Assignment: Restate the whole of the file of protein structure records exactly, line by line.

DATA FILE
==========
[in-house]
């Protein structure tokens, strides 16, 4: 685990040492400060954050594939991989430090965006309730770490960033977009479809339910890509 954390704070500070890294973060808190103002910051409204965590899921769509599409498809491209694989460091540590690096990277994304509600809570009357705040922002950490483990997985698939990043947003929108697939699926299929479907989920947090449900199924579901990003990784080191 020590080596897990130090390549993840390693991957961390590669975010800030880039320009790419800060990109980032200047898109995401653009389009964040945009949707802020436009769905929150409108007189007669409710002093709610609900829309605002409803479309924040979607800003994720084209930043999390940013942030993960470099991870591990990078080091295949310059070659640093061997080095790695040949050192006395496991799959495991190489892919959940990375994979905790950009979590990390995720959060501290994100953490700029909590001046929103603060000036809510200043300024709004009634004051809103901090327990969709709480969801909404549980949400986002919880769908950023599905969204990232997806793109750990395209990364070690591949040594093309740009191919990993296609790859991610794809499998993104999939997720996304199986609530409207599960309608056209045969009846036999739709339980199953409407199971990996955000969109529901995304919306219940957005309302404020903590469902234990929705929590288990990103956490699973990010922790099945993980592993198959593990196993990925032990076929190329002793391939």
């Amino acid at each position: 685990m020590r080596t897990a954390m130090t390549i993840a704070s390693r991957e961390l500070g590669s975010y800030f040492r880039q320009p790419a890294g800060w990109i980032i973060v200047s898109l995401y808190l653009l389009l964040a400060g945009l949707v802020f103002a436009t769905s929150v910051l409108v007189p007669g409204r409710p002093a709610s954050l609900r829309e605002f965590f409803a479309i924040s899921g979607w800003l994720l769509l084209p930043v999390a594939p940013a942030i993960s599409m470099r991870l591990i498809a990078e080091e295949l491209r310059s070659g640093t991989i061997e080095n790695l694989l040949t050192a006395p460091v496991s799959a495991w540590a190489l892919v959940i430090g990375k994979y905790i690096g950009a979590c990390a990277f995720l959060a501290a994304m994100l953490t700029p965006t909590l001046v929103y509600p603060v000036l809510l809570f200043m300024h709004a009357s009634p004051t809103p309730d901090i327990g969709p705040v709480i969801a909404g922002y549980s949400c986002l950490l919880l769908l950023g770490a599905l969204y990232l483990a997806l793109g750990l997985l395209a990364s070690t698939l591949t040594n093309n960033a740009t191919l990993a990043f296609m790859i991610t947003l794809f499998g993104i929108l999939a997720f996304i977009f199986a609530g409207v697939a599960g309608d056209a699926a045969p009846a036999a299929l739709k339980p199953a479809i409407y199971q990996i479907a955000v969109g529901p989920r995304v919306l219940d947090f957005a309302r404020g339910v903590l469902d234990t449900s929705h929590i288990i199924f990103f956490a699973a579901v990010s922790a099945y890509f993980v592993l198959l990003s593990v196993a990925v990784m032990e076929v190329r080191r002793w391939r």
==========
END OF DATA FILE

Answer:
[in-house]
């Protein structure tokens, strides 16, 4: 685990040492400060954050594939991989430090965006309730770490960033977009479809339910890509 954390704070500070890294973060808190103002910051409204965590899921769509599409498809491209694989460091540590690096990277994304509600809570009357705040922002950490483990997985698939990043947003929108697939699926299929479907989920947090449900199924579901990003990784080191 020590080596897990130090390549993840390693991957961390590669975010800030880039320009790419800060990109980032200047898109995401653009389009964040945009949707802020436009769905929150409108007189007669409710002093709610609900829309605002409803479309924040979607800003994720084209930043999390940013942030993960470099991870591990990078080091295949310059070659640093061997080095790695040949050192006395496991799959495991190489892919959940990375994979905790950009979590990390995720959060501290994100953490700029909590001046929103603060000036809510200043300024709004009634004051809103901090327990969709709480969801909404549980949400986002919880769908950023599905969204990232997806793109750990395209990364070690591949040594093309740009191919990993296609790859991610794809499998993104999939997720996304199986609530409207599960309608056209045969009846036999739709339980199953409407199971990996955000969109529901995304919306219940957005309302404020903590469902234990929705929590288990990103956490699973990010922790099945993980592993198959593990196993990925032990076929190329002793391939």
């Amino acid at each position: 685990m020590r080596t897990a954390m130090t390549i993840a704070s390693r991957e961390l500070g590669s975010y800030f040492r880039q320009p790419a890294g800060w990109i980032i973060v200047s898109l995401y808190l653009l389009l964040a400060g945009l949707v802020f103002a436009t769905s929150v910051l409108v007189p007669g409204r409710p002093a709610s954050l609900r829309e605002f965590f409803a479309i924040s899921g979607w800003l994720l769509l084209p930043v999390a594939p940013a942030i993960s599409m470099r991870l591990i498809a990078e080091e295949l491209r310059s070659g640093t991989i061997e080095n790695l694989l040949t050192a006395p460091v496991s799959a495991w540590a190489l892919v959940i430090g990375k994979y905790i690096g950009a979590c990390a990277f995720l959060a501290a994304m994100l953490t700029p965006t909590l001046v929103y509600p603060v000036l809510l809570f200043m300024h709004a009357s009634p004051t809103p309730d901090i327990g969709p705040v709480i969801a909404g922002y549980s949400c986002l950490l919880l769908l950023g770490a599905l969204y990232l483990a997806l793109g750990l997985l395209a990364s070690t698939l591949t040594n093309n960033a740009t191919l990993a990043f296609m790859i991610t947003l794809f499998g993104i929108l999939a997720f996304i977009f199986a609530g409207v697939a599960g309608d056209a699926a045969p009846a036999a299929l739709k339980p199953a479809i409407y199971q990996i479907a955000v969109g529901p989920r995304v919306l219940d947090f957005a309302r404020g339910v903590l469902d234990t449900s929705h929590i288990i199924f990103f956490a699973a579901v990010s922790a099945y890509f993980v592993l198959l990003s593990v196993a990925v990784m032990e076929v190329r080191r002793w391939r």